Managing Emotions and the COVID-19 Opportunity
By: Karla Hartlep, MS, LCMFT, Assistant Director of Heartspring Pediatric Services Department
As parents/caregivers, we find ourselves caught in the cycle. You know, the one where we say, "You need to calm down." Think about it. Does it work for you? As an adult, do the words "Calm down" help you make it better, or does it make it worse? The reality of being a little one’s primary caregiver is that these days are going to happen. Here are some tips that can help all of us face a storm:
- Remember, there are no such things as good or bad emotions. It is okay to be happy, and it is okay to be angry.
- Specifically recognize and praise good behavior when you see it, many times throughout the day!
- When calm, practice calming exercises such as deep breathing. Count to 10 for the littles, for teenagers, count backward by sevens from 100.
- Keep a daily schedule/routine.
- Moving from one activity to another can sometimes create big emotions. Help the child by providing them one reminder five minutes before a change, then two additional reminders, one at three minutes, and one at one minute.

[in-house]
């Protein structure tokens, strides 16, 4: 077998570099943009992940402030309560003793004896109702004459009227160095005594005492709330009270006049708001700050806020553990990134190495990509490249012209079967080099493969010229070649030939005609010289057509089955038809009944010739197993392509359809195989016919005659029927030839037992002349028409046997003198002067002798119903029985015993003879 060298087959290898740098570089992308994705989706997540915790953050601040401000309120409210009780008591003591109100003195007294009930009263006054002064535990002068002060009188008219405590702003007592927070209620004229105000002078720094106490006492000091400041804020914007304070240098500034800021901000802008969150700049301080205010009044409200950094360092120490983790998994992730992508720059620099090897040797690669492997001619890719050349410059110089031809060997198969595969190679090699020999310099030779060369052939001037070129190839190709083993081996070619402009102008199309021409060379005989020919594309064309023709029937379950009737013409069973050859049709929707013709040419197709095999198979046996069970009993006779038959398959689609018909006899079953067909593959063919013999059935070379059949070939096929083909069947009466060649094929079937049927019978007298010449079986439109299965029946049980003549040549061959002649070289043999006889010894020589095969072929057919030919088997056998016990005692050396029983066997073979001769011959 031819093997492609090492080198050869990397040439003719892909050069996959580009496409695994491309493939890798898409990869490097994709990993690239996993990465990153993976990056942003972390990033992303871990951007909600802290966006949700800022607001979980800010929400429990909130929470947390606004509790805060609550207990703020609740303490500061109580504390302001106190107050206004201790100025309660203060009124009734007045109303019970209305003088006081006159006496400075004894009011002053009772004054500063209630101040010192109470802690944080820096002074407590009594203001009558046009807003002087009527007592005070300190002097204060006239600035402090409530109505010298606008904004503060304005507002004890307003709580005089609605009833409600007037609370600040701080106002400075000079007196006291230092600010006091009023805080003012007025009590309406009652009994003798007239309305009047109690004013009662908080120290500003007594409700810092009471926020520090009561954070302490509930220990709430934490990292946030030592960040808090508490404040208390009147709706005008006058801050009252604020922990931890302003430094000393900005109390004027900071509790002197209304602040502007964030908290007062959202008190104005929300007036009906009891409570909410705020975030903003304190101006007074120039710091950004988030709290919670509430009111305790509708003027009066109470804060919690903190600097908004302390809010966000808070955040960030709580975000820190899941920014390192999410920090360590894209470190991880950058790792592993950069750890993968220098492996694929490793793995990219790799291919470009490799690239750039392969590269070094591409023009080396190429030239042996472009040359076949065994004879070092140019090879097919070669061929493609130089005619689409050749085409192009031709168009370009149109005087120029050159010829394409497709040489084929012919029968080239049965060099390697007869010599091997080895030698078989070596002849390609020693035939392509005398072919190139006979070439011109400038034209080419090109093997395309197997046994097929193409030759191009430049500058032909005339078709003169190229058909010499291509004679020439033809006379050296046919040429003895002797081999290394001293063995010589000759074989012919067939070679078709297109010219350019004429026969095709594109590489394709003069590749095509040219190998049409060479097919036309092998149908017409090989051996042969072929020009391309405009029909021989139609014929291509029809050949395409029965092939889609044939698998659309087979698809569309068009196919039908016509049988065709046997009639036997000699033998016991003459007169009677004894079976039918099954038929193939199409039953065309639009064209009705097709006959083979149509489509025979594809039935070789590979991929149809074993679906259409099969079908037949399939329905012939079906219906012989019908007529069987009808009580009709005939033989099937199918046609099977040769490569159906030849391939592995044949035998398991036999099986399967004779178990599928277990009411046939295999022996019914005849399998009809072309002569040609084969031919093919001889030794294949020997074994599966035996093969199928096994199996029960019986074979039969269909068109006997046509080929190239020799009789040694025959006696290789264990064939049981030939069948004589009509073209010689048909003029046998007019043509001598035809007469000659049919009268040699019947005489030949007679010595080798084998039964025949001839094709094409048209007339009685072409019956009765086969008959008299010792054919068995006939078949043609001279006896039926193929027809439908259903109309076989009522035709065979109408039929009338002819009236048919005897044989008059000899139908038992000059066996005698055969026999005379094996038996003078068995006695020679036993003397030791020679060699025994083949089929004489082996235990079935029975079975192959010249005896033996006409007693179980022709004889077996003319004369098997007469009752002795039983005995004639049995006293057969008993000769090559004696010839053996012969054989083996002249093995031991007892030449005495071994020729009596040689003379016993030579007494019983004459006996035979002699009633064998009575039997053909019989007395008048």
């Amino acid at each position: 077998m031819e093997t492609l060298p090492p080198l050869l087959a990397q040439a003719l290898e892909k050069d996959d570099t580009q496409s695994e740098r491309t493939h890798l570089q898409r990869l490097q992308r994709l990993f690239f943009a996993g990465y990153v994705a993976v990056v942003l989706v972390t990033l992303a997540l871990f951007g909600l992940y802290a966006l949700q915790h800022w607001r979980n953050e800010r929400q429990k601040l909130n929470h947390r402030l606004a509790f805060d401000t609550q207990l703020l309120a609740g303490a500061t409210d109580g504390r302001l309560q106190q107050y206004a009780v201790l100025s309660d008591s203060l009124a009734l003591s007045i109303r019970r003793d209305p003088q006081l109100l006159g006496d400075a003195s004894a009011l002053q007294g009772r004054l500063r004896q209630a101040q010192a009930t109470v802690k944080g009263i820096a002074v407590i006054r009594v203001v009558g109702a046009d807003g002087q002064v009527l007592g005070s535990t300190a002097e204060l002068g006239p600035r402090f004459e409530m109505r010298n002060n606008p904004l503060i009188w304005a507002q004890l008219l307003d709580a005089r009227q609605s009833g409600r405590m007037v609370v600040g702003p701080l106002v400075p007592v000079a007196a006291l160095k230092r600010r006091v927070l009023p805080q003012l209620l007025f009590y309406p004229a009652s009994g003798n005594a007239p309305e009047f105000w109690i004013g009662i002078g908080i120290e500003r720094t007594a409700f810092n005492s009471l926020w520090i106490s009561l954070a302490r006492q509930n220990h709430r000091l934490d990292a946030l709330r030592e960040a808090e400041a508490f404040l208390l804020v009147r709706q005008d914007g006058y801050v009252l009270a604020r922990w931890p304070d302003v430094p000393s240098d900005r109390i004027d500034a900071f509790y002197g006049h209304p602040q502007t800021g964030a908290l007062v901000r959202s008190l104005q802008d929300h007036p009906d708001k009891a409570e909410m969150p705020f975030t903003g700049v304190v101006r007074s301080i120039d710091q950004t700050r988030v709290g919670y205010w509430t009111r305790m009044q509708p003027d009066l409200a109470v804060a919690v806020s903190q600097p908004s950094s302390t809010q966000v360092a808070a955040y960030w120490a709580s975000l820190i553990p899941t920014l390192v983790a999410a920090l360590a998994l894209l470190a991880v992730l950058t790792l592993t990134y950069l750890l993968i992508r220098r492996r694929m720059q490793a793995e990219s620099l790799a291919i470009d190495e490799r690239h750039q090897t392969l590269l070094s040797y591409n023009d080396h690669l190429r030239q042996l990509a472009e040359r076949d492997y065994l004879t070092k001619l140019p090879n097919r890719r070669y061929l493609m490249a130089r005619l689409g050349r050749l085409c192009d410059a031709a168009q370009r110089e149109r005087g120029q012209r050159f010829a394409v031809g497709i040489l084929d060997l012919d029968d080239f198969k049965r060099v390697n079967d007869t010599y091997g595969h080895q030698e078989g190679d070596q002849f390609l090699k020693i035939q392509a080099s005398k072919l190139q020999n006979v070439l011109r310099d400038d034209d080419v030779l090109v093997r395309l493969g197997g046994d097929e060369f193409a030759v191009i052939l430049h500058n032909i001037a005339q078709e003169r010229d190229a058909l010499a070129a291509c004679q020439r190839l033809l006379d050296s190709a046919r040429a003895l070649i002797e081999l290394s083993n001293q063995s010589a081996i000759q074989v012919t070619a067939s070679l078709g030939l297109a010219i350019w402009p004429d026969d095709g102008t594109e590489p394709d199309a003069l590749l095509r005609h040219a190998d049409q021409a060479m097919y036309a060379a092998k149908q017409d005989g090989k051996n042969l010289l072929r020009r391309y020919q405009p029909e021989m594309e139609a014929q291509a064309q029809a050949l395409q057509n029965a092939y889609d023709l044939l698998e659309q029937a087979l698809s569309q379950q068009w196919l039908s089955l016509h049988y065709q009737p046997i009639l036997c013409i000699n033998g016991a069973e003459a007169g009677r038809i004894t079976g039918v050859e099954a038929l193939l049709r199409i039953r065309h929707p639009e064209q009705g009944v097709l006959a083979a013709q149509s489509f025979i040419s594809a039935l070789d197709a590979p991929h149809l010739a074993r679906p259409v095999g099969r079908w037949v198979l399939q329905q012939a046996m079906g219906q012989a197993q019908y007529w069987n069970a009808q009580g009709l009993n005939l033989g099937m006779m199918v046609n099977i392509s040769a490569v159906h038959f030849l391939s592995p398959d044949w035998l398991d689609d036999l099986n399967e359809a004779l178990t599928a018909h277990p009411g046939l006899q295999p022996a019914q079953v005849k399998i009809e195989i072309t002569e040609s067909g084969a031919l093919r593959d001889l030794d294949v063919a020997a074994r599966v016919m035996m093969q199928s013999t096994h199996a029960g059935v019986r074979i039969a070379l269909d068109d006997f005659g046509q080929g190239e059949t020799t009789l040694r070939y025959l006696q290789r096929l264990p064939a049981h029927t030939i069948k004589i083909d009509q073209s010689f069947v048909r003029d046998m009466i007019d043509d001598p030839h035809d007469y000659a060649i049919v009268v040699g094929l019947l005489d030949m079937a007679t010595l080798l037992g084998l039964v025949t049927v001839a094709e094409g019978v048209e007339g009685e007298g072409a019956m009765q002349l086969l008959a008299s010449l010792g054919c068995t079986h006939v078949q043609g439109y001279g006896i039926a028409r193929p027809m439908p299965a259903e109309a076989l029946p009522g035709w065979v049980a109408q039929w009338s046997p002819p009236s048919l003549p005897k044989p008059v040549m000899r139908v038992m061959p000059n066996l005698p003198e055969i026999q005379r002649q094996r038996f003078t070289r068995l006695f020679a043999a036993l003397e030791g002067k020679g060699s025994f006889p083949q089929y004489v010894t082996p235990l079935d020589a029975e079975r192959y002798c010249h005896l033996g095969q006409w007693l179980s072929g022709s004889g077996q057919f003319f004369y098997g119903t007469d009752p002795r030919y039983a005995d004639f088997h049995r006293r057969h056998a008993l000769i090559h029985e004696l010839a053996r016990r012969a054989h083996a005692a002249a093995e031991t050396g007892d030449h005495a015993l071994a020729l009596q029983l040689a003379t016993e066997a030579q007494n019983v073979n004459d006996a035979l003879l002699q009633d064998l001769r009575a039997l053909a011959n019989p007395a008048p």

- For children with autism and other disabilities, resist the temptation to talk, reason, or soothe them when they are upset. Instead, provide a safe area to calm down.
These simple perspectives/activities will help you to set your child up for success.
The COVID-19 Opportunity
From a mental health perspective, COVID-19 has created great change and upset with our daily schedules and routine. Until recently, the spring season represents a time of achievement and advancement for kids as they move through their academic careers. From a family perspective, this is the perfect opportunity to closely connect with family members, especially children. If your child appears anxious or upset regarding changes to life as a result of COVID-19, help them focus on the positive. Replace negative thoughts/actions with positives. For example, let them know that smart people are working on a solution. Wearing masks, social distancing, and hand washing are all ways we can say that we care about others. Monitor the time spent watching news stories. Play a game, go for a walk - what is good today?
Karla Hartlep, MS, LCMFT is a licensed clinical marriage and family therapist and the assistant director of the Heartspring Pediatric Services department.